Having been marooned in the third tier of English football since the late 1990s, you would be forgiven for thinking that this weekend has been amongst the most eventful in Oldham Athletic’s recent history.
But you would be wrong.
A grand total of 18 managers have been and gone in that time, the latest being Darren Kelly who was dismissed on Saturday to become the sole casualty of The Latics’ underwhelming start to the season.
David Dunn has subsequently stepped into the fray as so-called ‘interim’ player/manager, following in chairman Simon Corney’s recent blueprint of appointing young ex-professionals cutting their managerial teeth at Boundary Park.
First, back in 2010, came Paul Dickov, before Lee Johnson spent two years in the dugout, ahead of current assistant manager Dean Holden being given his first experience at the back end of last season.
All three enjoyed mixed success, with Johnson providing fans with a glimpse of a long-awaited playoff chance before leaving for Barnsley as the end of the season approached.
Oldham subsequently fell away under Holden’s stewardship, and the start to this season has given dwindling crowds little to cheer for.
On the back of an unbeaten league start yielding one win and four draws, Kelly’s side lost three on the spin to render his position untenable.
While fans feel little animosity towards the Northern Irishman, it has been almost universally agreed that his appointment was a mistake – perceived as the latest in a long line made by the Oldham board.
The retired defender had no playing experience above League Two, coupled with no former first team coaching posts.
In short, the ex-development coach was – to put it lightly – a perplexing appointment by Simon Corney and co.
Just nine games into his tenure, the 36-year-old looked out of his depth and a 5-1 home defeat to Peterborough, who themselves are without a manager since the departure of Dave Robertson, was one gutless performance too far and saw Kelly out the door.
While the poor performances of the players themselves must not be forgotten amidst the debacle, they need – as is true in every industry – a leader they can respect and get behind.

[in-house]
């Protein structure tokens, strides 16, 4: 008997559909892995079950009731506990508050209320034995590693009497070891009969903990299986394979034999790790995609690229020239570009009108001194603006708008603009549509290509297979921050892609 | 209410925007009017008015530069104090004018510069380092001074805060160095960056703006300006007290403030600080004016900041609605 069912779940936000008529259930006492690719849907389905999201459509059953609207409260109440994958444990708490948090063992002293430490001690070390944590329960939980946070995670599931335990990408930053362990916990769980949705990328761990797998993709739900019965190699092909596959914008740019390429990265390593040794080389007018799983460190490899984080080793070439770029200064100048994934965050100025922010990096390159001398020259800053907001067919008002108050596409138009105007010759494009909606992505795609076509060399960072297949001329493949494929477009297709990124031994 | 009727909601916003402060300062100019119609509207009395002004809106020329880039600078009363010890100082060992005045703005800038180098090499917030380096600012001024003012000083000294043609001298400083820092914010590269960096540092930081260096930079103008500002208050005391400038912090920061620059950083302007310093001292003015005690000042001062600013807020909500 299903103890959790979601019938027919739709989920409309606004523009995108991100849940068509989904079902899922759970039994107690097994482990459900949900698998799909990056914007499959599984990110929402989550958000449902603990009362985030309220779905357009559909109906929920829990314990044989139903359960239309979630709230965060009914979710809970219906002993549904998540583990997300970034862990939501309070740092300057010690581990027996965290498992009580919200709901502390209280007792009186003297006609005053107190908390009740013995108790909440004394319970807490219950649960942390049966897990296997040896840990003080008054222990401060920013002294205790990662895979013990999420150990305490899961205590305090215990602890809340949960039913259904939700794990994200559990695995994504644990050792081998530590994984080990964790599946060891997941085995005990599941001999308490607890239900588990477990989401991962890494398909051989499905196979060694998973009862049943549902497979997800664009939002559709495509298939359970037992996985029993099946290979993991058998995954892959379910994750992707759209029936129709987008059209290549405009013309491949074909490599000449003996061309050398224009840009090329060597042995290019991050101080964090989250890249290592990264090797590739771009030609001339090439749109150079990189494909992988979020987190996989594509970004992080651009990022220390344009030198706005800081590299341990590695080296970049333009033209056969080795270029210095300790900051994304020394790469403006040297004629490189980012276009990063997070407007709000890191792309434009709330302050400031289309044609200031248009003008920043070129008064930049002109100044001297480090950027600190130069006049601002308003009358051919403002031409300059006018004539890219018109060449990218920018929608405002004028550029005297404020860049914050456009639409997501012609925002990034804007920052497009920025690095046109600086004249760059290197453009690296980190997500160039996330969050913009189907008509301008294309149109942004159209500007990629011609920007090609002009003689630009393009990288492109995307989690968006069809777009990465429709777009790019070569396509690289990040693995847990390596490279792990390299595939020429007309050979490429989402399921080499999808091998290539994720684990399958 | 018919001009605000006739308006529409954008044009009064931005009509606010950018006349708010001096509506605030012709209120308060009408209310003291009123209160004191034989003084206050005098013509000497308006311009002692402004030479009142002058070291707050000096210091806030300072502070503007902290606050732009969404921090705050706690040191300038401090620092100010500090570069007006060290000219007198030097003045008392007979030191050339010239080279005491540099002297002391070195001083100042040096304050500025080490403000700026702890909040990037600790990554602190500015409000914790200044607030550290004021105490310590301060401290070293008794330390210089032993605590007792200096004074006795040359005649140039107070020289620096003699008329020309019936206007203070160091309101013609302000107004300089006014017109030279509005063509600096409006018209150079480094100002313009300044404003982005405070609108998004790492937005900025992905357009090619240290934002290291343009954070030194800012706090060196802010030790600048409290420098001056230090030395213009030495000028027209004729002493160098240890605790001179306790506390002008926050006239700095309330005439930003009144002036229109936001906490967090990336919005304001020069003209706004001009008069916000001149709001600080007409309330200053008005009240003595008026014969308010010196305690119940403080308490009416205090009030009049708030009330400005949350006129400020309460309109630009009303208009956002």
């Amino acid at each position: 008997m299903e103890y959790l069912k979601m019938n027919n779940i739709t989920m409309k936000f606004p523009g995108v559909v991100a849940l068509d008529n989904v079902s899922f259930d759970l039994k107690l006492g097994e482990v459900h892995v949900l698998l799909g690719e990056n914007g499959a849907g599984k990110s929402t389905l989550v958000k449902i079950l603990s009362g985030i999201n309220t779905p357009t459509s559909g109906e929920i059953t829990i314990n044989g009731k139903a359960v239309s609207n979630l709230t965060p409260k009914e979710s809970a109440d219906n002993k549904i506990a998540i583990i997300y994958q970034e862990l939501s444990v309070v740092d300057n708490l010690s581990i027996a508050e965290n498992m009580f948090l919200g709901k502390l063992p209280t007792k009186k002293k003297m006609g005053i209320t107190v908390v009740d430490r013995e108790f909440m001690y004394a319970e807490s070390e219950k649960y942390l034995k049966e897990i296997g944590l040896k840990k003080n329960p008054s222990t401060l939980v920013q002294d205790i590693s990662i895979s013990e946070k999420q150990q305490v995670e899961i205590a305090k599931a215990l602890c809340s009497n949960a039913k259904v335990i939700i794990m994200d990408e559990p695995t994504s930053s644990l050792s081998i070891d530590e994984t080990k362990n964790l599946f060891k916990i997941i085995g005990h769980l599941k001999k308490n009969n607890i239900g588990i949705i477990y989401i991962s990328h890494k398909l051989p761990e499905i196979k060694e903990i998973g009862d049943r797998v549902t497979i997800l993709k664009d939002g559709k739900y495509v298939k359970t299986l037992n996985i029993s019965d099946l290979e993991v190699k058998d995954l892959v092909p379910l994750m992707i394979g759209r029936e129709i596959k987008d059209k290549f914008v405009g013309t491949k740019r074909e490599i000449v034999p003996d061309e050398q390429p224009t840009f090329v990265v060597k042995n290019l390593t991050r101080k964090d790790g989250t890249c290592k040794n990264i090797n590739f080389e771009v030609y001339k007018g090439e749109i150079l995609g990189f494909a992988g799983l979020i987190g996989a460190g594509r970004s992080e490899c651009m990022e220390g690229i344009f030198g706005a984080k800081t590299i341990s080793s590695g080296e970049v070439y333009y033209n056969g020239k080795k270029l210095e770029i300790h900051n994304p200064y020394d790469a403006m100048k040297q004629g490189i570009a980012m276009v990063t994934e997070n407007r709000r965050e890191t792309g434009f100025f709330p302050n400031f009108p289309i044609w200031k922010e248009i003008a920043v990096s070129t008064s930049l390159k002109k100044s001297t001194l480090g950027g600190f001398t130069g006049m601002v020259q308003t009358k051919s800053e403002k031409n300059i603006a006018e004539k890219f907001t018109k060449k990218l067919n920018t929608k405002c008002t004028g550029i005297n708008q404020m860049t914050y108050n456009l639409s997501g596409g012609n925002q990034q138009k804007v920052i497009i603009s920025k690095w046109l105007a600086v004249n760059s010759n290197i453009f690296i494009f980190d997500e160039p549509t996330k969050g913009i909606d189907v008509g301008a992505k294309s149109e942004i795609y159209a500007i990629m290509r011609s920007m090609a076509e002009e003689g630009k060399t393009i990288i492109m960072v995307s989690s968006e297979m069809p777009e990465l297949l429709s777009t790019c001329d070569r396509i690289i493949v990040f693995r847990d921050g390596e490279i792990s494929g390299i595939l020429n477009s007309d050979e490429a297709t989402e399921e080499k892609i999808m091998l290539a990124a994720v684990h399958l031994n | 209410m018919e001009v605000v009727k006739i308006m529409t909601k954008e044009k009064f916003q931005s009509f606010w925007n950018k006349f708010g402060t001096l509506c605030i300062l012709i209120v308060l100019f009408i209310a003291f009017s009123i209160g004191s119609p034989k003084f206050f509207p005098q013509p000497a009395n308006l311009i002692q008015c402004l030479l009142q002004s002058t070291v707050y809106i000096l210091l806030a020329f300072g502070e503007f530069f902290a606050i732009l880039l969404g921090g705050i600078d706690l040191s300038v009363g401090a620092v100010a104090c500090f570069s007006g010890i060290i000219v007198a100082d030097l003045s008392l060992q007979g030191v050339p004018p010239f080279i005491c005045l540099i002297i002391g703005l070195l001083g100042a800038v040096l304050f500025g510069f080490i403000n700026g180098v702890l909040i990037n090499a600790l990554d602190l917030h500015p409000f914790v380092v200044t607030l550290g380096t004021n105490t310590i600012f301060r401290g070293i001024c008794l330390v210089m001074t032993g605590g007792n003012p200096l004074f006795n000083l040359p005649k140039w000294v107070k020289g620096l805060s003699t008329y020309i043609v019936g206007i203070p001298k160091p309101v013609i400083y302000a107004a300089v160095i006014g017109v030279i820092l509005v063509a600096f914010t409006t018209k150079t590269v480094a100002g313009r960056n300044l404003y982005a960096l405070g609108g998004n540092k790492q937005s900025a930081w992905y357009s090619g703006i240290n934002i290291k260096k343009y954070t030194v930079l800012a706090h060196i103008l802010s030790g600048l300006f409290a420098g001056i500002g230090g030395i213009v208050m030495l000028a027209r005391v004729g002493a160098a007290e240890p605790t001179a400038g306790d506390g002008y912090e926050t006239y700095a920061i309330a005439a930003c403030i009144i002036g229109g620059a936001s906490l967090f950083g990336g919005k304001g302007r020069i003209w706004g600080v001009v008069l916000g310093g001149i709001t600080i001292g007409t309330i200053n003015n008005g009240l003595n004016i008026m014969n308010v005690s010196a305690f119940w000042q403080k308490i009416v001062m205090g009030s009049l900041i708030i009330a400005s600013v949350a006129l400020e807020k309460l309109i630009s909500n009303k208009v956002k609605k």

In Dunn, who has 12 seasons of Premier League experience to his name and has been an esteemed senior member of the playing squad since a summer switch from Blackburn, Oldham may have found the man to turn their season around.
Nevertheless, the question of inexperience remains.
With no coaching badges to his name, Dunn’s appointment has the potential to be a catastrophe.
Furthermore, he has been one of Oldham’s standout performers on the pitch this season and will likely heavily reduce his own game time as he adapts to his new player/manager role.
It would be unfair and premature to say Athletic’s season is already in jeopardy, but Dunn – should he hold onto the job permanently – will need to shake his players into action sooner rather than later to stop the rot and keep the club in with a chance of finally breaking free of their League One shackles.
Suffice it to say, fan morale is low due to recent results, combined with the past year’s off-field turmoil, the latest of which involves the North Stand’s failure to open in time for the new season and increasing dissatisfaction with the board.
Attendances are falling, and positive results are needed to bring back fans who are spoilt for choice in the rich footballing area that is the North West.
Bemoaning poor treatment of Kelly by the board, fans have also been quick to suggest that Dunn was lined up as a fall-back replacement should the Kelly experiment fail.
With 39 League One fixtures remaining, there is plenty of time to turn things around, and the Latics faithful – and they are exactly that given the club’s unavoidable place in the shadow of Manchester giants City and United – need to remember that their support is desperately needed by those who take to the field rather than those who sit comfortably in the directors’ box.
Image courtesy of Oldham Athletic, via Youtube, with thanks.